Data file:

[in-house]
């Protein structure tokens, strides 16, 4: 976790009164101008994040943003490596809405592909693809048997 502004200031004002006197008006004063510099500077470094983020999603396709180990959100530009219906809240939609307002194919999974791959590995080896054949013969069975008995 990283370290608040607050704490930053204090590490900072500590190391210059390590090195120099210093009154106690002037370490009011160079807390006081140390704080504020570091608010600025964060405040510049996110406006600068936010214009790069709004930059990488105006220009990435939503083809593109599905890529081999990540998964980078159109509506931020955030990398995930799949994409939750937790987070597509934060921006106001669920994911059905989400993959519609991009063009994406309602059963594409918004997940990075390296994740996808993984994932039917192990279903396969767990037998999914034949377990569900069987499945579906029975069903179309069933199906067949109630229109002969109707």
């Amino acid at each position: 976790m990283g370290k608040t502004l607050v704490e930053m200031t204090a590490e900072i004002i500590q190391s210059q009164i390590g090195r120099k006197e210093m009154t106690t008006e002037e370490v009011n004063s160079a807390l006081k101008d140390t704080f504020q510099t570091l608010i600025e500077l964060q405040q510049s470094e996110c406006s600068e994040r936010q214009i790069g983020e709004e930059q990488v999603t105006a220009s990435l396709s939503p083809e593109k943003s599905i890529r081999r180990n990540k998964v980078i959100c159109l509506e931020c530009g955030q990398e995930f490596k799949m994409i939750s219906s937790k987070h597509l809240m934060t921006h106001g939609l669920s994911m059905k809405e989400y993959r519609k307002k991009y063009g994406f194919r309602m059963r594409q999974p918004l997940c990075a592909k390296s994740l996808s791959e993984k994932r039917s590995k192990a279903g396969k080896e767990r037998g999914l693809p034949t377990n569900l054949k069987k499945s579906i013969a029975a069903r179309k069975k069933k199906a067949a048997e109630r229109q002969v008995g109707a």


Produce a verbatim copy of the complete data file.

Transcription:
[in-house]
């Protein structure tokens, strides 16, 4: 976790009164101008994040943003490596809405592909693809048997 502004200031004002006197008006004063510099500077470094983020999603396709180990959100530009219906809240939609307002194919999974791959590995080896054949013969069975008995 990283370290608040607050704490930053204090590490900072500590190391210059390590090195120099210093009154106690002037370490009011160079807390006081140390704080504020570091608010600025964060405040510049996110406006600068936010214009790069709004930059990488105006220009990435939503083809593109599905890529081999990540998964980078159109509506931020955030990398995930799949994409939750937790987070597509934060921006106001669920994911059905989400993959519609991009063009994406309602059963594409918004997940990075390296994740996808993984994932039917192990279903396969767990037998999914034949377990569900069987499945579906029975069903179309069933199906067949109630229109002969109707």
């Amino acid at each position: 976790m990283g370290k608040t502004l607050v704490e930053m200031t204090a590490e900072i004002i500590q190391s210059q009164i390590g090195r120099k006197e210093m009154t106690t008006e002037e370490v009011n004063s160079a807390l006081k101008d140390t704080f504020q510099t570091l608010i600025e500077l964060q405040q510049s470094e996110c406006s600068e994040r936010q214009i790069g983020e709004e930059q990488v999603t105006a220009s990435l396709s939503p083809e593109k943003s599905i890529r081999r180990n990540k998964v980078i959100c159109l509506e931020c530009g955030q990398e995930f490596k799949m994409i939750s219906s937790k987070h597509l809240m934060t921006h106001g939609l669920s994911m059905k809405e989400y993959r519609k307002k991009y063009g994406f194919r309602m059963r594409q999974p918004l997940c990075a592909k390296s994740l996808s791959e993984k994932r039917s590995k192990a279903g396969k080896e767990r037998g999914l693809p034949t377990n569900l054949k069987k499945s579906i013969a029975a069903r179309k069975k069933k199906a067949a048997e109630r229109q002969v008995g109707a």